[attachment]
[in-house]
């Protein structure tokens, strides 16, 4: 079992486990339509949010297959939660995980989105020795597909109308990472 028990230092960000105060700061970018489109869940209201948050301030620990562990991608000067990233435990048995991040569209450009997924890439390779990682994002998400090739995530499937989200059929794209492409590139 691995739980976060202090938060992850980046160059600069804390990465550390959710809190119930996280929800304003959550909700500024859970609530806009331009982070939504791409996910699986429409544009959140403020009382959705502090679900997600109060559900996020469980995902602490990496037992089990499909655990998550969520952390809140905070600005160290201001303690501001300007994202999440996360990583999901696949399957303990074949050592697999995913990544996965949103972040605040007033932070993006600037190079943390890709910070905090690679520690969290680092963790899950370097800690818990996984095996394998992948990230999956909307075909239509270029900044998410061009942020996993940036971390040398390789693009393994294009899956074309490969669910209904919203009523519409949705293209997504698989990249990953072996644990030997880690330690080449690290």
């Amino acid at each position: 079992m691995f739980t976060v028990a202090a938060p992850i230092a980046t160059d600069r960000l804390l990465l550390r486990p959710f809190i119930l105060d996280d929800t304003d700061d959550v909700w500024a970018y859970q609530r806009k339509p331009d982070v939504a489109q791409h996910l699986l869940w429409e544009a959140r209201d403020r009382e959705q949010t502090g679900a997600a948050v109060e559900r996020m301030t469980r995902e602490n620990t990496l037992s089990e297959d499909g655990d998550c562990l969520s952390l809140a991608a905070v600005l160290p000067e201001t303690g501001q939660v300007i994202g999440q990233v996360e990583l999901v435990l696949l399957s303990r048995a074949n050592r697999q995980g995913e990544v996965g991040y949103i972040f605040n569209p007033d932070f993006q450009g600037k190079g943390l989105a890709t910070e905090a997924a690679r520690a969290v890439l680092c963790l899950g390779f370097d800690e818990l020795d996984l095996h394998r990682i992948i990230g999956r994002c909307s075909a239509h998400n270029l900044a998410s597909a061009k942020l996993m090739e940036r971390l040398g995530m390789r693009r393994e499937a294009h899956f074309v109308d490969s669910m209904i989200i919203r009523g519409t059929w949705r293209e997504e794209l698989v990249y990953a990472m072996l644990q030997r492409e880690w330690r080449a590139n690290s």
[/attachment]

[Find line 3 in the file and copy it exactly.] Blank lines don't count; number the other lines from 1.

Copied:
């Amino acid at each position: 079992m691995f739980t976060v028990a202090a938060p992850i230092a980046t160059d600069r960000l804390l990465l550390r486990p959710f809190i119930l105060d996280d929800t304003d700061d959550v909700w500024a970018y859970q609530r806009k339509p331009d982070v939504a489109q791409h996910l699986l869940w429409e544009a959140r209201d403020r009382e959705q949010t502090g679900a997600a948050v109060e559900r996020m301030t469980r995902e602490n620990t990496l037992s089990e297959d499909g655990d998550c562990l969520s952390l809140a991608a905070v600005l160290p000067e201001t303690g501001q939660v300007i994202g999440q990233v996360e990583l999901v435990l696949l399957s303990r048995a074949n050592r697999q995980g995913e990544v996965g991040y949103i972040f605040n569209p007033d932070f993006q450009g600037k190079g943390l989105a890709t910070e905090a997924a690679r520690a969290v890439l680092c963790l899950g390779f370097d800690e818990l020795d996984l095996h394998r990682i992948i990230g999956r994002c909307s075909a239509h998400n270029l900044a998410s597909a061009k942020l996993m090739e940036r971390l040398g995530m390789r693009r393994e499937a294009h899956f074309v109308d490969s669910m209904i989200i919203r009523g519409t059929w949705r293209e997504e794209l698989v990249y990953a990472m072996l644990q030997r492409e880690w330690r080449a590139n690290s």